Filet crochet is a type of fabric created with only two stitches: the chain and double crochet. The grid-like lace can accommodate various designs, from text to flowers to geometric shapes. Pretty much any design that can be drafted on grid paper can be translated into filet crochet! Let’s explore this interesting technique. I’ll explain the basics and then show you exactly how to filet crochet.
What makes up filet crochet?
The double crochet stitches are used to create the actual grid AND to fill them in. Empty cells are made with a chain 2 between two double crochet stitches.
Most filet crochet is made using cotton yarn or thread. The natural fiber of cotton makes it easier to block into a neat final shape. Because each filled square essentially becomes four stitches, it is recommended we use a lighter weight yarn, but if you have a large scale project in mind, go for worsted weight yarn! You can use filet crochet for a variety of decorative uses around the home: tablecloths, place mats, curtains, bedspreads or coasters. You could even use filet crochet to create a lace shawl to wear in the spring or summer!
How to filet crochet
Before you begin
Decide which yarn you want to use. The hook for your project should be a size smaller than recommended, so your stitches can be a little stiff. When selecting or creating your design, remember that each filled grid will be four stitches wide. You can make a blank mesh as a swatch to determine your filet gauge. Use this to get an idea of how many grids would look best in your particular design.
Crochet a blank filet mesh (to determine gauge)
- The beginning chain 5 of each row is equal to one double crochet and a chain 2.
- At the end of each row, make the last DC into the third chain of the beginning of the previous row.
- The double crochet stitches are the lines of the graph. We are working an empty mesh, so essentially we’re just crocheting a grid!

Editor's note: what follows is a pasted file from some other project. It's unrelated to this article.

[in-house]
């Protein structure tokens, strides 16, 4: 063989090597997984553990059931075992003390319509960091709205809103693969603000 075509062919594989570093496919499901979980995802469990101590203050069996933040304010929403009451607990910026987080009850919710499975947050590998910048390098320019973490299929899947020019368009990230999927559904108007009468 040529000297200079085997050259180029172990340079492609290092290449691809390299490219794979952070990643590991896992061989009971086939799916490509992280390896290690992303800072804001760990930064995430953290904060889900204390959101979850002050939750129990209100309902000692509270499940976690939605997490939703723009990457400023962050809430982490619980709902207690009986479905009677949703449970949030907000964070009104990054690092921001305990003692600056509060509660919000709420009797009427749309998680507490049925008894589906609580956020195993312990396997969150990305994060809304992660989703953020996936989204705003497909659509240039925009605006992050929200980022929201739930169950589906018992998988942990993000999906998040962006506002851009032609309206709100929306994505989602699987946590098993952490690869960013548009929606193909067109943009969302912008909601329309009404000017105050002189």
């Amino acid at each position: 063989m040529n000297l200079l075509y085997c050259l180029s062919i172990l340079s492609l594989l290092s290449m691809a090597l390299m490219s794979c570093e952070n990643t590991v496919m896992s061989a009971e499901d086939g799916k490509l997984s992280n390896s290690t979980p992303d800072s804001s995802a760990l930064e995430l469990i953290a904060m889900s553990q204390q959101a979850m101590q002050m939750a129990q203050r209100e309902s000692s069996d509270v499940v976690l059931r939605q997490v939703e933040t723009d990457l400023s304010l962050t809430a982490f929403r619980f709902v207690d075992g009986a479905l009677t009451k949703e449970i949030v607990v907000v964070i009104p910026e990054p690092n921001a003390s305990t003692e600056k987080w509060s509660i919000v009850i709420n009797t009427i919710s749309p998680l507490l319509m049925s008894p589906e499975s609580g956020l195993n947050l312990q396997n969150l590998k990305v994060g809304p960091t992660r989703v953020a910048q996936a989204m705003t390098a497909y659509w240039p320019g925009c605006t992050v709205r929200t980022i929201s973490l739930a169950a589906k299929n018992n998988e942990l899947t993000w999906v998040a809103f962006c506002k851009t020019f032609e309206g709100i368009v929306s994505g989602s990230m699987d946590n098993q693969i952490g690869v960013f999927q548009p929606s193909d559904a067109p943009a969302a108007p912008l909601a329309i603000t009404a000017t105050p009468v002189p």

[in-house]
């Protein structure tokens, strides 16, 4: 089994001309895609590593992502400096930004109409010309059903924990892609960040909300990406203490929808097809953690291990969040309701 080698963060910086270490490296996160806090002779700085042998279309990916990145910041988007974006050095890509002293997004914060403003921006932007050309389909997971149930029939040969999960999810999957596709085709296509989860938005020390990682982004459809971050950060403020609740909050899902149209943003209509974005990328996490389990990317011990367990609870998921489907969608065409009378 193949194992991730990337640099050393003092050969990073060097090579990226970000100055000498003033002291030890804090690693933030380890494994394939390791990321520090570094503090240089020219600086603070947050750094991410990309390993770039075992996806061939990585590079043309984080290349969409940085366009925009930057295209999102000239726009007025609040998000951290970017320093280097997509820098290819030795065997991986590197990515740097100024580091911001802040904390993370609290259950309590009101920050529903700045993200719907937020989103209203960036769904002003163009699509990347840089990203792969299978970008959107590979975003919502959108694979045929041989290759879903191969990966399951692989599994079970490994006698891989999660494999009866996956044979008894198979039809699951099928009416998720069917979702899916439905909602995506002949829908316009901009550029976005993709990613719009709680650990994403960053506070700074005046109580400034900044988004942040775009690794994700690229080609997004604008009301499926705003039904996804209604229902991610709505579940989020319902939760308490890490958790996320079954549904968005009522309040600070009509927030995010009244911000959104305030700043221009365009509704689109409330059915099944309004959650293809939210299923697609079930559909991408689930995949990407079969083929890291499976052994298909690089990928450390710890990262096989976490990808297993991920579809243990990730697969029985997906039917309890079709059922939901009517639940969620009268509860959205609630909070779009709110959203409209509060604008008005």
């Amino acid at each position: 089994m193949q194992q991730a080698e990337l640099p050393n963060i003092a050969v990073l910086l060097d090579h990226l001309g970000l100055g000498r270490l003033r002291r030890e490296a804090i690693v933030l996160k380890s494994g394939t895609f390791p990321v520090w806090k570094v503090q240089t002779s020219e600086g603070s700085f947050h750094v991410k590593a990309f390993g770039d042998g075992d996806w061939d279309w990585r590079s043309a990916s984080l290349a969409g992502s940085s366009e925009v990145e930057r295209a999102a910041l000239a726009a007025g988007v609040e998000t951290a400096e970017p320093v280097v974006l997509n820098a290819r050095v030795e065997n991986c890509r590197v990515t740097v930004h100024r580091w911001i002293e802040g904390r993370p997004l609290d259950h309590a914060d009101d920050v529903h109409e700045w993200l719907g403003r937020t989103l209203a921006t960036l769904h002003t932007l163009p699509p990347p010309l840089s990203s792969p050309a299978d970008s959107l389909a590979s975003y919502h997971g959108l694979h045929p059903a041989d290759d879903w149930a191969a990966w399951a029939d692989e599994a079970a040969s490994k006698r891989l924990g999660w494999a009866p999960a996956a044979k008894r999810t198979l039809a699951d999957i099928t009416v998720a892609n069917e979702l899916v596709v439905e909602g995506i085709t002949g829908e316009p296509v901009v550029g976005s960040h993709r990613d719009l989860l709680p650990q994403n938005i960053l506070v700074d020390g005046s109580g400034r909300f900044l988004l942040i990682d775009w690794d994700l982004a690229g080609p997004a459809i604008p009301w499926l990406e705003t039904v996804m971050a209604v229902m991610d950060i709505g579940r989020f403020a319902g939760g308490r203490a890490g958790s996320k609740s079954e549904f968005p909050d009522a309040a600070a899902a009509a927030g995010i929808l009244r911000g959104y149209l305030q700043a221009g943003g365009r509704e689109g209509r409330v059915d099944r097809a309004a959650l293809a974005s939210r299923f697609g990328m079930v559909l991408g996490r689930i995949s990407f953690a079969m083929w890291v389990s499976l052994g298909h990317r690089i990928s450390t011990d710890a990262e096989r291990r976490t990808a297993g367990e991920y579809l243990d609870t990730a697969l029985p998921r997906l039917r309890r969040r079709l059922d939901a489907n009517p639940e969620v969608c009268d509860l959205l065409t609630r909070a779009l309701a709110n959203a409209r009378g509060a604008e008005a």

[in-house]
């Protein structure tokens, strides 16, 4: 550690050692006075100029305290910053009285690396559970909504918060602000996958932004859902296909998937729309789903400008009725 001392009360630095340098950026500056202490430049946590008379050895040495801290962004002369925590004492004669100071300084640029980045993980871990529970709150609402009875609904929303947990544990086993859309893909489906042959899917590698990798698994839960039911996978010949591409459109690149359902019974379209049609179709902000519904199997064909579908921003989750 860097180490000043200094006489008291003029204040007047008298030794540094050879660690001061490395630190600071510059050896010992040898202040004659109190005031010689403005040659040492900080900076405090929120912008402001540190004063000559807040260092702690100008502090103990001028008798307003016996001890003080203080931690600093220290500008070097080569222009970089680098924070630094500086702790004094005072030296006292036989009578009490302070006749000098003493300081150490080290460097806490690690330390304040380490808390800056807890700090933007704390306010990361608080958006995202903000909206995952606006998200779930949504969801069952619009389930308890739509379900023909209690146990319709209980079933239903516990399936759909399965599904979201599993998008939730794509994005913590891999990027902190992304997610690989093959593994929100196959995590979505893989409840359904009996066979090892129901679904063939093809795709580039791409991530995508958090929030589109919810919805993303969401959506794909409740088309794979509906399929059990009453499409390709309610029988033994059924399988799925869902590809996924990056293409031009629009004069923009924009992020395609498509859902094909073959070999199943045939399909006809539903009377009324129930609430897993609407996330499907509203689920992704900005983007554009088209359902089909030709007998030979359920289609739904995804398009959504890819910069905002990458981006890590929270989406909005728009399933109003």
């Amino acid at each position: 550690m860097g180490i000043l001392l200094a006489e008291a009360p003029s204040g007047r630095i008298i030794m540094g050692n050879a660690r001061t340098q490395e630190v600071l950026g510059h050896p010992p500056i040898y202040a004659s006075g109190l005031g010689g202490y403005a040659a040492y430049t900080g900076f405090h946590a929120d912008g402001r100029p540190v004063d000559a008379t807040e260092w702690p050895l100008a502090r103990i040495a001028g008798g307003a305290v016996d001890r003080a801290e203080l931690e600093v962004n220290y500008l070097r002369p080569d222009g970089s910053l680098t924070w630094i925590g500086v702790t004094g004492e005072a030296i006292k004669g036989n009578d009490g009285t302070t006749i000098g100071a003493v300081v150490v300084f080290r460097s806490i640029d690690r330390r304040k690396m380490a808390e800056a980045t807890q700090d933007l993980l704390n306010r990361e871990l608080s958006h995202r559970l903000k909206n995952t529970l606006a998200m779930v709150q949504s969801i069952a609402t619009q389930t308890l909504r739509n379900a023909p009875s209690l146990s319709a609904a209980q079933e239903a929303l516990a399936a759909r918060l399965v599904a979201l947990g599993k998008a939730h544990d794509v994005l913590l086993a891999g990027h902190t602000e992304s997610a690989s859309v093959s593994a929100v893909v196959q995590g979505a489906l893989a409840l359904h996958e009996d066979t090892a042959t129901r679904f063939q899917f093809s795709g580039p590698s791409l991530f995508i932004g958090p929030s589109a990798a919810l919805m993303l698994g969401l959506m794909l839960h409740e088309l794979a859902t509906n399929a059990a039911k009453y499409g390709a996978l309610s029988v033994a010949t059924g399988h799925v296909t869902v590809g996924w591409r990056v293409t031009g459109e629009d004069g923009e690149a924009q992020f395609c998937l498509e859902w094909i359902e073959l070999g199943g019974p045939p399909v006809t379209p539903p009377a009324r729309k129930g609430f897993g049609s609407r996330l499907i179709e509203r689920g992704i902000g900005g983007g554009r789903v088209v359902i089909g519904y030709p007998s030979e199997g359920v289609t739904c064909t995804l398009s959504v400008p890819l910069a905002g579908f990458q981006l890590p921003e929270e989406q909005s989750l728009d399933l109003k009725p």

To determine your foundation chain length, take the number of squares you want and multiply that by three, then add five (3 for the edge/first stitch and 2 for the first space). For 7 squares I chained 26.
Row 1: (photos #1-2) DC in the 8th chain from your hook, *Ch 2, skip 2 chains, DC in next chain; repeat from * to end. Turn. (7 empty squares made up of 8 DC and 7 ch-2 spaces)
Row 2: Ch 5 (photo #3), skip first DC and ch-2 gap, *DC in next DC, Ch 2; repeat from * to end, DC in third chain of previous row’s turning chain. (Photos #4-5)
Repeat Row 1 until you have the number of rows you desire. (Photo #6)
Accounting for how much the piece will stretch during blocking, I feel it is safe to say my gauge is 4″ x 4″ = 7 x 7 squares.
How to work designs into filet crochet
- If the first grid of a row is filled, the beginning of the row will be a chain 3. If it is empty, the beginning is chain 5.
- Always skip the first DC. The beginning chain of the row will always include the first stitch.
- If the first grid of a row is filled, skip the first DC and work the first two DC into the first ch-2 space. If it is empty, skip the first DC and ch-2 space and DC into the first DC.=
- If the last grid of a row is filled, but the first grid of the next row is empty: turn, chain 5, then skip the first 3 DC.
- If you are working an empty square over a filled square, you will need to skip the two DC stitches between the “lines” of the grid.
- When working a design that is on graph paper, work the odd-numbered rows from right to left and the even-numbered rows from left to right.
Here is a simple design graphed out for you to practice:
This will help you practice working filled squares over blank squares and blank squares over filled squares. This design also has the very first square filled, unlike our blank mesh.
- To work a design like this, you chain the number of squares needed, multiplied by 3 (7 x 3 = 21) PLUS 3 (first DC) to get a foundation that is 24 chains long.
DC into the fourth, fifth, and sixth chains to create the first block.
Create the blank blocks the way we worked the blank mesh, by chaining 2 and skipping 2 chains. Work the last block by making DC stitches into each of the last 4 chains.
Keeping the notes above in mind, work the rest of the graph. When you are done, block your piece to your desired dimensions. I had to stretch mine a bit to get it square.
There are other things to do with filet crochet, including increases, decreases and lacets. We’ll cover those in a later post. Let me know what you think of filet crochet! Do you like it or not? I personally find it super quick to work! I love fast projects, so this is something I’m super happy to share with everyone. I’m going to attach my little blocks to cork to make a set of coasters for my mother-in-law for Mother’s Day!